PL EN


2016 | 16 | 4 | 33-47
Article title

INTERACTION ANALYSIS IN AN INTERNATIONAL ASYNCHRONOUS LEARNING ENVIRONMENT

Content
Title variants
Languages of publication
EN
Abstracts
EN
Interaction Analysis has been explored for the initiating topics, turn taking, and asking and answering questions in face-to-face learning environments during the last decades. This study investigated the form and sequence of the questions and answers in an asynchronous environment from a non-interventionist point of view. To conduct the research, 16 questions and answers from the discussion boards of an eight-week international online research course from 30 participants were copied, classified, and analyzed according to the Hmelo-Silver and Barrows’ (2008) grid. All the questions were classified as long-answer, short-answer, and task-oriented questions and their frequencies were calculated. Also, the presence of the Initiation, Response, and Feedback/Inquiry (IRFI) pattern was examined The results indicated that the largest number of questions fell under long-answer types and the participants were more motivated in responding the long-answer queries relating directly to the immediate studied materials or asking about definitions and personal ideas. The findings supported the idea that IRFI pattern might not be applicable in asynchronous environments. Therefore, the instructional patterns need to be designed carefully according to the needs of the new contexts. This study could enhance meaningful interactions in online educational settings such as language learning, teacher training, and professional development.
Year
Volume
16
Issue
4
Pages
33-47
Physical description
Contributors
author
References
  • Allen, T., & Seaman, J. (2008). Staying the course: Online education in the United States. Wessley, MA: Sloan-C.
  • An, J. & Levin, J. A. (2001). Online discourse patterns: building an instructional framework for designing educational discourses on networks. Retrieved from http://lrs.ed.uiuc.edu/aera/03/communities/aera-03-an-levin-paper-fina.htm.
  • Andresen, M. A. (2009). Asynchronous discussion forums: success factors, outcomes, assessments, and limitations. Educational Technology & Society, 12(1), 249-257.
  • Davis, J. (2008). Pay and display: the digital literacy practices of online shoppers. In C. Lankshear, M. Knobel (eds.), Digital Literacies: Concepts, Policies, and Practices (pp. 227-248). New York: Peter Lang.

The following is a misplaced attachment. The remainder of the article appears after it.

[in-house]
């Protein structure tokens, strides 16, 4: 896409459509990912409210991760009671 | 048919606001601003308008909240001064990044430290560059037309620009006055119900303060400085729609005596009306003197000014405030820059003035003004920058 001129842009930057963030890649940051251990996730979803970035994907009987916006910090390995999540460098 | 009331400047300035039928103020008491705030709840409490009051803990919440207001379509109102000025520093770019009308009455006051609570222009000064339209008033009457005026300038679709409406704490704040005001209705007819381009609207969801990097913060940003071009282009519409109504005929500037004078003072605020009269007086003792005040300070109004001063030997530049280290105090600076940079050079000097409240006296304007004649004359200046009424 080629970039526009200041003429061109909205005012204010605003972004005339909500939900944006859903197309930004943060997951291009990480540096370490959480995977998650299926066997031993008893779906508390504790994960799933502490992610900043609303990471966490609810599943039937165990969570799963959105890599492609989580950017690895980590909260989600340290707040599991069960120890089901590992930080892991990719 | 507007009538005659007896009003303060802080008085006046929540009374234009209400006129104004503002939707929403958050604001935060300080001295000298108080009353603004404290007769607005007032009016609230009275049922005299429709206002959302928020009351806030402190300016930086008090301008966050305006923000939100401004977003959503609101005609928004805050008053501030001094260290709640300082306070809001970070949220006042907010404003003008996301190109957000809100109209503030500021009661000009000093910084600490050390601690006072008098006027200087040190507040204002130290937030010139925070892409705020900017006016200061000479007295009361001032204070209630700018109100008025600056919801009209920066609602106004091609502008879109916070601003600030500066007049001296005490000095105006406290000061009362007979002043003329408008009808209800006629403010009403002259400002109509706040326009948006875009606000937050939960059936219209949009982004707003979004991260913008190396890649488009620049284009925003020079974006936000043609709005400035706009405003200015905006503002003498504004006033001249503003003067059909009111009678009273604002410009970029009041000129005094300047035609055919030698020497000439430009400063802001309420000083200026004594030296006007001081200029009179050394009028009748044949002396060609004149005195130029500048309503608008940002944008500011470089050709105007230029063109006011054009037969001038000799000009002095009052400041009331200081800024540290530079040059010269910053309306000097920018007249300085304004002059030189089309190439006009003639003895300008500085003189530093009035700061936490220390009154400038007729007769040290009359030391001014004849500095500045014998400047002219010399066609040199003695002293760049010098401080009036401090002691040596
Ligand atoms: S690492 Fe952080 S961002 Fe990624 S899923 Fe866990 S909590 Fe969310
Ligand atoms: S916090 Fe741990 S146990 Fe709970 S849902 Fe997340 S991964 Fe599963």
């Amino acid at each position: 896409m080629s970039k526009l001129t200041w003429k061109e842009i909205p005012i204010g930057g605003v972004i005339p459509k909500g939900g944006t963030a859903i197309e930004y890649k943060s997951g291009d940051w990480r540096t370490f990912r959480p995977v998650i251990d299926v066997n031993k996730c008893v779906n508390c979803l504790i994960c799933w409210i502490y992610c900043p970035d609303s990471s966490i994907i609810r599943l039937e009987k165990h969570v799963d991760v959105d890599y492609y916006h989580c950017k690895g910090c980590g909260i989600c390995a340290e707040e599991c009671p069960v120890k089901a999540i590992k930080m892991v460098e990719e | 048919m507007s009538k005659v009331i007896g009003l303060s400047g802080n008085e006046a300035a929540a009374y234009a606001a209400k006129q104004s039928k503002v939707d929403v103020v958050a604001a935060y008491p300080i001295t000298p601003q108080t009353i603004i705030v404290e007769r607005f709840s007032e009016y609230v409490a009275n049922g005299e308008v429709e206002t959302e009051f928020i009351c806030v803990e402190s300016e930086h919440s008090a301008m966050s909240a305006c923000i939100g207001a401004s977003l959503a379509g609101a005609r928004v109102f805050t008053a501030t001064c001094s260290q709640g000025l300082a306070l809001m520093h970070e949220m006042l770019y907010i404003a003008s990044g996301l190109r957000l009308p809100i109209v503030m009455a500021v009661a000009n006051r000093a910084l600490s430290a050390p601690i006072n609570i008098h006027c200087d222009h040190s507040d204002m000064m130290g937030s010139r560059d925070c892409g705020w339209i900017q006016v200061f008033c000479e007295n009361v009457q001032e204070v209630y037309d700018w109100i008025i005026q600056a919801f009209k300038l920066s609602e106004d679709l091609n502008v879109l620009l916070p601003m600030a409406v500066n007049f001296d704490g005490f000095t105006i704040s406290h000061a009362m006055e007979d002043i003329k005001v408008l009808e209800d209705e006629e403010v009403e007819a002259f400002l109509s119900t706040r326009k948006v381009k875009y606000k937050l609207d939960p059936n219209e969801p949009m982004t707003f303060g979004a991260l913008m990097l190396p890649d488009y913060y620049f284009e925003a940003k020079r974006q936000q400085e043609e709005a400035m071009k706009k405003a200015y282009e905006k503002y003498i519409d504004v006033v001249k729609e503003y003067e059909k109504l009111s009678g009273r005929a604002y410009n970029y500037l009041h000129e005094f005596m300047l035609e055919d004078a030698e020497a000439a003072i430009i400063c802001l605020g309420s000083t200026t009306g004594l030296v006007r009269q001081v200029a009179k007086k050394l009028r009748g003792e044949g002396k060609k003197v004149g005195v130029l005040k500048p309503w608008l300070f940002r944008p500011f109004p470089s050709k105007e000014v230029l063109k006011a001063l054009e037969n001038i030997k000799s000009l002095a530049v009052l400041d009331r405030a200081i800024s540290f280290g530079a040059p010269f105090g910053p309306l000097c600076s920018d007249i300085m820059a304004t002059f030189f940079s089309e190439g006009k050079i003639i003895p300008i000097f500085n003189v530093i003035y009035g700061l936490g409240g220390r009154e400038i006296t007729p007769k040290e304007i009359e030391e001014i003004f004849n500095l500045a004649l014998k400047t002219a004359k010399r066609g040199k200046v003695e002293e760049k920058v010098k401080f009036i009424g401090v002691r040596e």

• Davis, J. (2011). Discourse and computer-mediated communication. In K. Hyland, B. Paltridge (ed.), Continuum Companion to Discourse Analysis (pp. 228-243). New York: Continuum.
  • Hara, N. & Kling, R. (2000). Students’ distress with a web based distance education course: An ethnographic study of participant experiences. Retrieved April 1, 2015, from Indiana University School of Library and Information Science website, http://www.slis.indiana.edu/CSI/wp00-01.html.
  • Herring, S. C. (2001). Computer-mediated discourse. In D. Schiffrin, D. Tannen, & H. E. Hamilton, (eds.), The Handbook of Discourse Analysis (pp. 612-634). Oxford: Blackwell Publishers.
  • Hmelo-Silver, C.E., & Barrows, H. S. (2008). Facilitating the collaborative knowledge building. Cognition and instruction, 26(1), 48-94.
  • Kanuka, H. (2011). Interaction and the online distance classroom: do instructional methods effect the quality of interaction? Science, Business, Media. 23, 143-156.
  • Kumaravadivelu, B. (1991). Language learning tasks: teacher intention and learner interpretation. ELT Journal, 45, 98-105.
  • Laferriere, T., & Lamon, M. (2010). Knowledge building / knowledge forum: the transformation of the classroom discourse. In M.S. Khine, I. M. Saleb (eds.), New Science of Learning: Cognition, Computers and Collaboration in Education (pp. 445-502). New York: Springer.
  • Mehan, H. (1979). Learning Lessons. Cambridge: Harvard University Press.
  • Milard, M.O. (2010). Analysis of interaction in an asynchronous CMC environment. Web Science Conf., April 26-27. Raleigh, N C, USA.
  • Powers, A. & Fuller, D. (2001). Patterns of communication in an asynchronous learning environment. Retrieved from http://www.tresystem.compublications/power%20paper.pdf.
  • Scardamalia, M., & Bereiter, C. (2006). Knowledge building: theory, pedagogy, and technology. In K. Sawayer (ed.), Cambridge Handbook of the Learning Sciences (pp. 97-118). New York: Cambridge University Press.
  • Salmon, G. (2001). E-Moderating: The Key to Teaching and Learning Online. Sterling, VA: Stylus.
  • Silva, J. (2013). Understanding the construction of the teaching discourse in an online environment. International Education Studies, 6 (3), 143-155.
  • Sotillo, S. M. (2000). Discourse functions and syntactic complexity in synchronous and asynchronous communication. Language Learning and Technology, 4 (1), 82-119.
  • Tsui, A. B. M. (2012). Ethnography and classroom discourse. In J. P. Gee & M. Handford (eds.), The Routledge Handbook of Discourse Analysis (pp. 383-395). New York: Routledge/ Taylor & Francis.
  • Well, G. (1999). Dialogic Inquiry: Toward a Sociocultural Practice and Theory of Education. Cambridge: Cambridge University Press.
  • Woo, Y. & Reeves, T. C. (2007). Interaction in asynchronous Web-based learning environment: Strategies supported by educational research, Journal of Asynchronous Learning Networks, 12(3-4), 179-194.
  • Zayed, W., & Bali, N. (2015). Introduction of student teachers in Tunisian secondary schools: A discourse analysis of cooperative teacher. Creative Education, 6, 359-368.
Document Type
Publication order reference
Identifiers
YADDA identifier
bwmeta1.element.desklight-34230c29-0419-4919-bdb5-b4946bbf0371
JavaScript is turned off in your web browser. Turn it on to take full advantage of this site, then refresh the page.